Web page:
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I'm a recent graduate and there are a few (three generally) languages I switch between based on the requirement. What I've found is I always have to look up syntax whenever I code. I know I'm not alone because Ryan Dahl, author of node.js, was not sure of JavaScript syntax during a demo. That's somewhat reliving to know.

On the other hand, companies recruiting (at least FB because that's what they have told me for the upcoming interview) expect you to quickly find the most effecient algorithm in your head first and then code it bug free. I don't know how much creative thinking one can do under pressure but for this question I'm concerned with the second part.

So my question,

How does one before proficient learn "inside workings", idioms and in general become proficient in a language?

If the advice is language specific, I love Python the most so how does become a Pythonista? I want to be able to code without having to look up syntax, know and use idioms wherever apt, follow the standard practices, etc.

Update

Those who suggest practice, practice only makes permanent. Practice reinforces what you already know. So that may work for syntax, but you have other issues like internal workings, idioms, not-as-expected cases, etc.

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migrated from stackoverflow.com Oct 11 '11 at 7:45

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There is a difference between bug-free and syntactically correct. Everybody has to look up syntax specifics once in a while (or have their IDE do it for them). The more you actually write code, the less often you'll have to do this. But that's not the same as writing bug-free code at all. For starters, read the Python Cookbook (which is not quite current anymore but contains lots of examples how to write Pythonic code). –  Tim Pietzcker Oct 11 '11 at 7:36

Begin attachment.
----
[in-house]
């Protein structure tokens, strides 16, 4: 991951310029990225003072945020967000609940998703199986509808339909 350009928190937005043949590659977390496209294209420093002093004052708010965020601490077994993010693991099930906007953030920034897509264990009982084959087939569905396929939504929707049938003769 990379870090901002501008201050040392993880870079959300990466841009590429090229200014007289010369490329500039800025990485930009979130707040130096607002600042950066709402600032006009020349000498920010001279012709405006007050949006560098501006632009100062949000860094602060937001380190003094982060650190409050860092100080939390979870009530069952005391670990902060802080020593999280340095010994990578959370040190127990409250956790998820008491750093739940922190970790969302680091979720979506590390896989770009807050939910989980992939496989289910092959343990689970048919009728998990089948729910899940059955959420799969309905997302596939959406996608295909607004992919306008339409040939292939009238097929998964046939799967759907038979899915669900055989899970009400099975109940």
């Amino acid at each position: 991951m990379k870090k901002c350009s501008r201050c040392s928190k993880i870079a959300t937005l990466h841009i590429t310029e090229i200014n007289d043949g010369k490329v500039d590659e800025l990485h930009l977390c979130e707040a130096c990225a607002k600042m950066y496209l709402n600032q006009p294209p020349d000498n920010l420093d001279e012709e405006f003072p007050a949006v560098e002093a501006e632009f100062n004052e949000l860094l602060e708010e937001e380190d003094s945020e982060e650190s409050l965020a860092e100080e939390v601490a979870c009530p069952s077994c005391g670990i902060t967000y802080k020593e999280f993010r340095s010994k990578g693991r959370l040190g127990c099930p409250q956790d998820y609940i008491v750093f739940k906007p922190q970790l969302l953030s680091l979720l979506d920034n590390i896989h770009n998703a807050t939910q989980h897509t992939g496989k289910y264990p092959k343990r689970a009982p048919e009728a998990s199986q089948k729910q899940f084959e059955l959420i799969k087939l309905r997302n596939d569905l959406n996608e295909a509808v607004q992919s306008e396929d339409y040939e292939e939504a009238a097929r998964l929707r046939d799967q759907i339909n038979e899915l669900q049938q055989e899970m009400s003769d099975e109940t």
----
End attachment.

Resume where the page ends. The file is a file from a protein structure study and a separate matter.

@TimPietzcker: Seems a 2002 book. But a good place to start none-the-less. –  Jungle Hunter Oct 11 '11 at 7:43
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@JungleHunter: Don't overlook the merits of PRACTICE. Practice doesn't make permanent. Repetition makes permanent. Keep in mind, we're not talking practice like Allen Iverson talks practice where you're going through the motions and doing "drills". We're talking practice like doctors talk practice where you are using what you know to tackle problems you haven't attempted before in a useful scenario. Don't do the same things you already know how to do. Do new things. When you say to yourself "There's got to be a better way." -- look for it. –  Joel Etherton Oct 11 '11 at 12:07
    
totally agree with Joel .. Practice Practice Practice Practice Practice ... and then a little more practice ! :D –  Ritwik G Oct 11 '11 at 13:57
    
same way one gets to the Met, practice, lots of practice ... –  Jarrod Roberson Oct 11 '11 at 19:27
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11 Answers

up vote 10 down vote accepted

Once upon a time, it was important to be able to recall syntax, language and frameworks at will. But the internet has changed the way our minds work. Recent research suggests that we, as a species, are now much better at remembering where information exists than what the information is. I know instinctively that this is true for me, particularly with programming, and it would appear so for Ryan Dahl, inventor of Node.js.

That said, there is no substitute for experience. There is always a problem with an online "memory" in that you never know what it is that you don't know. And you'll only find out by trial and error and working with better programmers than yourself.

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Yep, that answers the part which deals with syntax. Could you also elaborate to cover guidance towards understanding internal workings, idioms, not-as-expected cases, etc. –  Jungle Hunter Oct 11 '11 at 7:55